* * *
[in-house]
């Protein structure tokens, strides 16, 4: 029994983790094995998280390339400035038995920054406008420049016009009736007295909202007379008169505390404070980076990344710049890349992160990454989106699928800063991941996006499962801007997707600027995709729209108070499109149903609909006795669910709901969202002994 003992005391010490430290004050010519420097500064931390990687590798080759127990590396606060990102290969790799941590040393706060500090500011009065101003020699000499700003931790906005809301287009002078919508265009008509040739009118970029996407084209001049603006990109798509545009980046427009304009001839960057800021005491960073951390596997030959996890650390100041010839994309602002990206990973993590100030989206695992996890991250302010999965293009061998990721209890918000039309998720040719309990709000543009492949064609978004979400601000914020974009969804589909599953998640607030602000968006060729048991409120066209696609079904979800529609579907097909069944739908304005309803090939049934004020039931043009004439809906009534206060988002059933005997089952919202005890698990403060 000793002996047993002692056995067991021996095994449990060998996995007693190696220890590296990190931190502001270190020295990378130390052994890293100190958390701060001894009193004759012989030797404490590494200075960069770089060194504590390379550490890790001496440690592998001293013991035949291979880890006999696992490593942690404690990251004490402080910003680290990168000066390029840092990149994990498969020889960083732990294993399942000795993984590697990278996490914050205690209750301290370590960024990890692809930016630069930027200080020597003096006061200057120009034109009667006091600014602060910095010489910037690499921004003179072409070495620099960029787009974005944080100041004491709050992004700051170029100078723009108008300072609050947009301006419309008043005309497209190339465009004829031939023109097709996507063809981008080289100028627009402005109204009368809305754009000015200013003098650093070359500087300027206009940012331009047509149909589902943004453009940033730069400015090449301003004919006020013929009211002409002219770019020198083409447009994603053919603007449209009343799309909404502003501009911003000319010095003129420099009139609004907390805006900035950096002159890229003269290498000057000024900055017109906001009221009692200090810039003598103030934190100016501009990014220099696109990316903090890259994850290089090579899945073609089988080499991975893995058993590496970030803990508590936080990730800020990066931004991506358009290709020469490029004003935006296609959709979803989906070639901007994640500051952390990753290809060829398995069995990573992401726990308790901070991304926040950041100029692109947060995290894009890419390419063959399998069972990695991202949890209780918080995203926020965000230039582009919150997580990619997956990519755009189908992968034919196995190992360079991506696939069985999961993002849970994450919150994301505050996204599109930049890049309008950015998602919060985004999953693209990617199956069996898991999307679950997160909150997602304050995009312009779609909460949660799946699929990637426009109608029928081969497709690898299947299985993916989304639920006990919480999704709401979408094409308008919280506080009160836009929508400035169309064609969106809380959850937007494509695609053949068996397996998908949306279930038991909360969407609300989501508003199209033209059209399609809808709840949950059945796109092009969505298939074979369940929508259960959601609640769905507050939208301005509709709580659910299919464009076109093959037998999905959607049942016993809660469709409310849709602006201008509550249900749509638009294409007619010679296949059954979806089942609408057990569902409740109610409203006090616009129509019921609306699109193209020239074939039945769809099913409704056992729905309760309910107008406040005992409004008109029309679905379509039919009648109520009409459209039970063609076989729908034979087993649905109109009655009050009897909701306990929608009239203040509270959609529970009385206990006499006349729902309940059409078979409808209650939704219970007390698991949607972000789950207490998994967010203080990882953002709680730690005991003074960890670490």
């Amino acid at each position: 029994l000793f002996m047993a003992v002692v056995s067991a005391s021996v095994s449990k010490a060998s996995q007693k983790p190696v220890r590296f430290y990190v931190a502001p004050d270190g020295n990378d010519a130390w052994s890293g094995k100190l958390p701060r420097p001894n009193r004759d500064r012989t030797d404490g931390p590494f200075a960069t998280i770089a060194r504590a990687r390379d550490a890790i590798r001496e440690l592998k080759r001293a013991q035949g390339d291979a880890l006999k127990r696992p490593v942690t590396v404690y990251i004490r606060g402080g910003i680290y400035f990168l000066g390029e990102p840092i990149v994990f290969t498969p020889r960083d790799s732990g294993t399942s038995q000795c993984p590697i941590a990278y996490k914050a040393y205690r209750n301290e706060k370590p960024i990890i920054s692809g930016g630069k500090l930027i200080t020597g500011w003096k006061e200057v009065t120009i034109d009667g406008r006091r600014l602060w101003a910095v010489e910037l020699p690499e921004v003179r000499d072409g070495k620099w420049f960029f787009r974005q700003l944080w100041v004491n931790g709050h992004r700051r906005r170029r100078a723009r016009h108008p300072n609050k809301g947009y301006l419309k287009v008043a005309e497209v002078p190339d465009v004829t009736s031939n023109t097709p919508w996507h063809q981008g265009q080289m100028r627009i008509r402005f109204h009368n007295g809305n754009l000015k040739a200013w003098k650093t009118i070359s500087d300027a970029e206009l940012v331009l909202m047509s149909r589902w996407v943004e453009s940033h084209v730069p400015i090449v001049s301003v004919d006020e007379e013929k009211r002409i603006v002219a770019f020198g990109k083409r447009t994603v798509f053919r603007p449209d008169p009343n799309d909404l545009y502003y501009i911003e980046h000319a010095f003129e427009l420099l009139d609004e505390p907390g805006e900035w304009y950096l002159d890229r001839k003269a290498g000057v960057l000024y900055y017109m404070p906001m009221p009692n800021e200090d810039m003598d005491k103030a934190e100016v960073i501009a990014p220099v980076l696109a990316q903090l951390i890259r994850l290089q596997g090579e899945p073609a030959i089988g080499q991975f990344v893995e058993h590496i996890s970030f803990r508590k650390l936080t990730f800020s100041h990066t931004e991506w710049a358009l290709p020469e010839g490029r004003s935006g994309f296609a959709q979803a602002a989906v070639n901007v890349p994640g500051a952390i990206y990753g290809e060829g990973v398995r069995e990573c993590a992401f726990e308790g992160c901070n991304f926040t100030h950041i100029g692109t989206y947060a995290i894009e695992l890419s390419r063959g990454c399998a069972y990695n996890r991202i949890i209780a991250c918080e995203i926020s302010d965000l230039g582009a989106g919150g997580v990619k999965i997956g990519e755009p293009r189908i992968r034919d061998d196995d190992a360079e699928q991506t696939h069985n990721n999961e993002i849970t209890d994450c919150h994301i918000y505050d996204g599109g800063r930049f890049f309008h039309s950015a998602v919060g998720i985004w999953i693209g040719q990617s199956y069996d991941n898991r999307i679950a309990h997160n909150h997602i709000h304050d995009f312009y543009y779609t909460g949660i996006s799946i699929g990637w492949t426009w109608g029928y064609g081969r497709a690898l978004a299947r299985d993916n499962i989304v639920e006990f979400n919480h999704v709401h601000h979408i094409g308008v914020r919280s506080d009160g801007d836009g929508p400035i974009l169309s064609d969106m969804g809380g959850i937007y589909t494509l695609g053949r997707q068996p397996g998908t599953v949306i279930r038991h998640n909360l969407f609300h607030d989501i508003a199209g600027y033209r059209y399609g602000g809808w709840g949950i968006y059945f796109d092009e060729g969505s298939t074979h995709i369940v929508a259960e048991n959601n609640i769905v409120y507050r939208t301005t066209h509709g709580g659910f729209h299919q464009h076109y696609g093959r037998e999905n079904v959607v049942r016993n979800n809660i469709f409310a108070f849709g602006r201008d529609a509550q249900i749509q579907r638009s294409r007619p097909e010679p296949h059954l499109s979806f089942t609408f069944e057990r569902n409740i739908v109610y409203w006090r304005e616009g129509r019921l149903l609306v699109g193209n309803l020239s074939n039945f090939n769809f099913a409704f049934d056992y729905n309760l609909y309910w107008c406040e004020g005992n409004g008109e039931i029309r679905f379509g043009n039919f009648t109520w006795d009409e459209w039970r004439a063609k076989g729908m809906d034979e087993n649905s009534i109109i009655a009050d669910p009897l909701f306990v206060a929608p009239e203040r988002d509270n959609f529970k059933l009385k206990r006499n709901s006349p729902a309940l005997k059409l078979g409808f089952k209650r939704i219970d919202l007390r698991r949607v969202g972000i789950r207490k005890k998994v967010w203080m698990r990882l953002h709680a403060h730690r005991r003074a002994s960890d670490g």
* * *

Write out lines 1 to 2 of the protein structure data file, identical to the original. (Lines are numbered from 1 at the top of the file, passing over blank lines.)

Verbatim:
[in-house]
């Protein structure tokens, strides 16, 4: 029994983790094995998280390339400035038995920054406008420049016009009736007295909202007379008169505390404070980076990344710049890349992160990454989106699928800063991941996006499962801007997707600027995709729209108070499109149903609909006795669910709901969202002994 003992005391010490430290004050010519420097500064931390990687590798080759127990590396606060990102290969790799941590040393706060500090500011009065101003020699000499700003931790906005809301287009002078919508265009008509040739009118970029996407084209001049603006990109798509545009980046427009304009001839960057800021005491960073951390596997030959996890650390100041010839994309602002990206990973993590100030989206695992996890991250302010999965293009061998990721209890918000039309998720040719309990709000543009492949064609978004979400601000914020974009969804589909599953998640607030602000968006060729048991409120066209696609079904979800529609579907097909069944739908304005309803090939049934004020039931043009004439809906009534206060988002059933005997089952919202005890698990403060 000793002996047993002692056995067991021996095994449990060998996995007693190696220890590296990190931190502001270190020295990378130390052994890293100190958390701060001894009193004759012989030797404490590494200075960069770089060194504590390379550490890790001496440690592998001293013991035949291979880890006999696992490593942690404690990251004490402080910003680290990168000066390029840092990149994990498969020889960083732990294993399942000795993984590697990278996490914050205690209750301290370590960024990890692809930016630069930027200080020597003096006061200057120009034109009667006091600014602060910095010489910037690499921004003179072409070495620099960029787009974005944080100041004491709050992004700051170029100078723009108008300072609050947009301006419309008043005309497209190339465009004829031939023109097709996507063809981008080289100028627009402005109204009368809305754009000015200013003098650093070359500087300027206009940012331009047509149909589902943004453009940033730069400015090449301003004919006020013929009211002409002219770019020198083409447009994603053919603007449209009343799309909404502003501009911003000319010095003129420099009139609004907390805006900035950096002159890229003269290498000057000024900055017109906001009221009692200090810039003598103030934190100016501009990014220099696109990316903090890259994850290089090579899945073609089988080499991975893995058993590496970030803990508590936080990730800020990066931004991506358009290709020469490029004003935006296609959709979803989906070639901007994640500051952390990753290809060829398995069995990573992401726990308790901070991304926040950041100029692109947060995290894009890419390419063959399998069972990695991202949890209780918080995203926020965000230039582009919150997580990619997956990519755009189908992968034919196995190992360079991506696939069985999961993002849970994450919150994301505050996204599109930049890049309008950015998602919060985004999953693209990617199956069996898991999307679950997160909150997602304050995009312009779609909460949660799946699929990637426009109608029928081969497709690898299947299985993916989304639920006990919480999704709401979408094409308008919280506080009160836009929508400035169309064609969106809380959850937007494509695609053949068996397996998908949306279930038991909360969407609300989501508003199209033209059209399609809808709840949950059945796109092009969505298939074979369940929508259960959601609640769905507050939208301005509709709580659910299919464009076109093959037998999905959607049942016993809660469709409310849709602006201008509550249900749509638009294409007619010679296949059954979806089942609408057990569902409740109610409203006090616009129509019921609306699109193209020239074939039945769809099913409704056992729905309760309910107008406040005992409004008109029309679905379509039919009648109520009409459209039970063609076989729908034979087993649905109109009655009050009897909701306990929608009239203040509270959609529970009385206990006499006349729902309940059409078979409808209650939704219970007390698991949607972000789950207490998994967010203080990882953002709680730690005991003074960890670490």